both appearance and meaning simultaneously. I also wanted to make a
connection between what we think of as local and impersonal
Circles and Stars were even more time consuming than creating the labor intensive Lines. Each image took between one and three months to create, and in some ways could be seen as performance pieces. The largest piece is made from over 1,000 images and required many repetitive yet unique movements. It was a significant challenge for me to stay focused on the work for so long. While I was making the work, I thought about the performance and conceptual aspects of work by artists like Agnes Martin and Richard Serra. But I was also thinking about Jeff Wall and questions of truth in photography. I wanted to examine the possibility of a manipulated digital photograph being a form of authenticity.
OPP: Have you ever have any issues with carpal tunnel syndrome or tendinitis?
MZ: Haha. . . no, not yet. But I wouldn’t be surprised if I’ve damaged my eyesight from staring at my computer screen for so long.
OPP: The compositions in Circles and Stars (2012-2013), Dots, and some pieces from Gothic (2011) reference mandalas. What brought you to that form?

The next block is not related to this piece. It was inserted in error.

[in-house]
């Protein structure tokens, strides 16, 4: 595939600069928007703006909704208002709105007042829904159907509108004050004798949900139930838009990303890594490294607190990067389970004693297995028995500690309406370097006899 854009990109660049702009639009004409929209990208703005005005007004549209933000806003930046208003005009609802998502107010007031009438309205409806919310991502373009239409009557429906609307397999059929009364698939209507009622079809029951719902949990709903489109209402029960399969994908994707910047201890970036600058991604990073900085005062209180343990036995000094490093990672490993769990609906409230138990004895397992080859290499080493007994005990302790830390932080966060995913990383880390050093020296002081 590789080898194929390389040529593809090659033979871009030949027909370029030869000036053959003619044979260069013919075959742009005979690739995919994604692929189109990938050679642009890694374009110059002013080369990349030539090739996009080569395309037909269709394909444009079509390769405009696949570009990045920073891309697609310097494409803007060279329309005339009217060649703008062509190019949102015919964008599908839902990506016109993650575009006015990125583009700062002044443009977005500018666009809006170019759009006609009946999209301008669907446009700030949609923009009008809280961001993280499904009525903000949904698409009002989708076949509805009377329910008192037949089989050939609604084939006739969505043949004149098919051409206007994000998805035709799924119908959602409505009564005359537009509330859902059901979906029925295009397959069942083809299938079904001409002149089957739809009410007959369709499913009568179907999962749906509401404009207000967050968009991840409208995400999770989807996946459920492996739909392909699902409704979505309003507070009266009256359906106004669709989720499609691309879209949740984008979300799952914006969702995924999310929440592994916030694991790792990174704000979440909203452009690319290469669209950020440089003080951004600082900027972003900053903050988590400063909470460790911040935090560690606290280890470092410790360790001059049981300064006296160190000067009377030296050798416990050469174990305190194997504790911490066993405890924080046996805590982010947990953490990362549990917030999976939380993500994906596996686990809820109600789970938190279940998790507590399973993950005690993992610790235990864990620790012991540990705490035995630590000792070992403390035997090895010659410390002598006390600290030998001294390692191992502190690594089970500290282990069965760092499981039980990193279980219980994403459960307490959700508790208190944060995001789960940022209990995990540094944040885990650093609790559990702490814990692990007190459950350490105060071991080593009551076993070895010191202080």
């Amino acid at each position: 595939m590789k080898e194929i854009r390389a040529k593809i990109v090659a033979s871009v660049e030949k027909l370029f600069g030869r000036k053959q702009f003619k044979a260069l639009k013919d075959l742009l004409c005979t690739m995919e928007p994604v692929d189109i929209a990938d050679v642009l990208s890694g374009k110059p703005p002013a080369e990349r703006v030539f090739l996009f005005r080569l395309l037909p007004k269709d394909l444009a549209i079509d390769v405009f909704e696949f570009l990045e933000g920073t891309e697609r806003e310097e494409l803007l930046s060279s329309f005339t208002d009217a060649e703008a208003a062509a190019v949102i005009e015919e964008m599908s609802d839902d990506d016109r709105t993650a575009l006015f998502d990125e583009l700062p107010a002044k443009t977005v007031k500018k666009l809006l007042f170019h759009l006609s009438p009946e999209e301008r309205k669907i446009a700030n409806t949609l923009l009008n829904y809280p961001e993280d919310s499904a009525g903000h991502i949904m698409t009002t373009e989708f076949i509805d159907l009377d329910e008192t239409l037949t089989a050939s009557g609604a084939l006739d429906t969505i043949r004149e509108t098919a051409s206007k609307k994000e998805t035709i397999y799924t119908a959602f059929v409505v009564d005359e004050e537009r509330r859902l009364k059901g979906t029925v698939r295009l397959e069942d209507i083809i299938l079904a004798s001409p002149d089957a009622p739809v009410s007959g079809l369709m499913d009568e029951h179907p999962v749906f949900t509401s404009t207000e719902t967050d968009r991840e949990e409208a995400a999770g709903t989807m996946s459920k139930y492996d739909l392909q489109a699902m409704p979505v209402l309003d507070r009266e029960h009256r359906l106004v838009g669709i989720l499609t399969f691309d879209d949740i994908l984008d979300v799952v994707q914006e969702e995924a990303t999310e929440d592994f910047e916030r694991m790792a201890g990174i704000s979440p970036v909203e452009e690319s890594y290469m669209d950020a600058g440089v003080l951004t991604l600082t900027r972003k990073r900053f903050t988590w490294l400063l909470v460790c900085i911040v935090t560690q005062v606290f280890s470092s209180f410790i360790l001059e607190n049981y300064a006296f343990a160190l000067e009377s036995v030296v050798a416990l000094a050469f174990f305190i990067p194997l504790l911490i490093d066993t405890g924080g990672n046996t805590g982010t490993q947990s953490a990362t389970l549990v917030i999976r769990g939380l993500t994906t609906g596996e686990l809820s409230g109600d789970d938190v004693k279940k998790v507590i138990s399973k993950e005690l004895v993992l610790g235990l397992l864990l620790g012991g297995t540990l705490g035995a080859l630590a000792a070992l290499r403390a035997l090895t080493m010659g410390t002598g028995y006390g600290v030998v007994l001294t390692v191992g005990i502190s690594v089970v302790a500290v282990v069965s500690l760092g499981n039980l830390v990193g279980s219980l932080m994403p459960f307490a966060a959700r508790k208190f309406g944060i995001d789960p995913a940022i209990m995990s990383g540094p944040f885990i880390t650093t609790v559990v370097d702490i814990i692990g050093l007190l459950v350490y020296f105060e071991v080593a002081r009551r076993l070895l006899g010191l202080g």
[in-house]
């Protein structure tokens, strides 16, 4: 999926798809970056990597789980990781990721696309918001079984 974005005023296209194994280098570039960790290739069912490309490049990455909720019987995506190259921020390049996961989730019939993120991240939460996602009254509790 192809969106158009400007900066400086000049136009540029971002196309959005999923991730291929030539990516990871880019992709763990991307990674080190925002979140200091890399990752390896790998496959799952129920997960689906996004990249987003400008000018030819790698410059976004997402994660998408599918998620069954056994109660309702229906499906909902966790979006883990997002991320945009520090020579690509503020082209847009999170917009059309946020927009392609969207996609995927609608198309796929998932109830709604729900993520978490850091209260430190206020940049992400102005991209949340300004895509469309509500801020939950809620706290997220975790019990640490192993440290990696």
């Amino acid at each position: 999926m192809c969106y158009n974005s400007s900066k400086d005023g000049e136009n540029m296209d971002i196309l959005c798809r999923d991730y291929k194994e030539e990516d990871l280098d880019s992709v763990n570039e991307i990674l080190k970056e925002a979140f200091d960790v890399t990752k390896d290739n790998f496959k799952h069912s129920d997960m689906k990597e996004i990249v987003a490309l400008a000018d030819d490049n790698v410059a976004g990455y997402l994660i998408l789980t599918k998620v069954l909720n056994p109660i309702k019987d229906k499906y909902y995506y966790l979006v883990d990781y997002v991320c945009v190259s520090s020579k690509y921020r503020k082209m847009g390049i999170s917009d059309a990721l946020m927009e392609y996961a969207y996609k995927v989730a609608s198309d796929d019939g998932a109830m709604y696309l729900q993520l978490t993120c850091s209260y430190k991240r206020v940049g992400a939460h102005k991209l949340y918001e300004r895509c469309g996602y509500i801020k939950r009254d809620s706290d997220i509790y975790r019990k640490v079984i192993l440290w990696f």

A search for form led me to the circle. Maybe that’s a sculptural
concern applied to photography, but a circle is a simple organizing
structure. The Dots are meant to be simple pictures. Each one is composed of photographs of tiny, plastic discs. As photographs, the discs
become reduced to pixels of color and are barely recognizable as actual
objects. It’s the moment when a photograph becomes an abstraction.
While it wasn't my intention to reference a mandala with the circular pieces, I like how mandalas promote a meditative space both for the creator and the viewer. These pictures for me were about process. I wanted to create a photograph that would cause the viewer to do a double-take, to invite them to consider the handmade processes that go into making a digital photograph.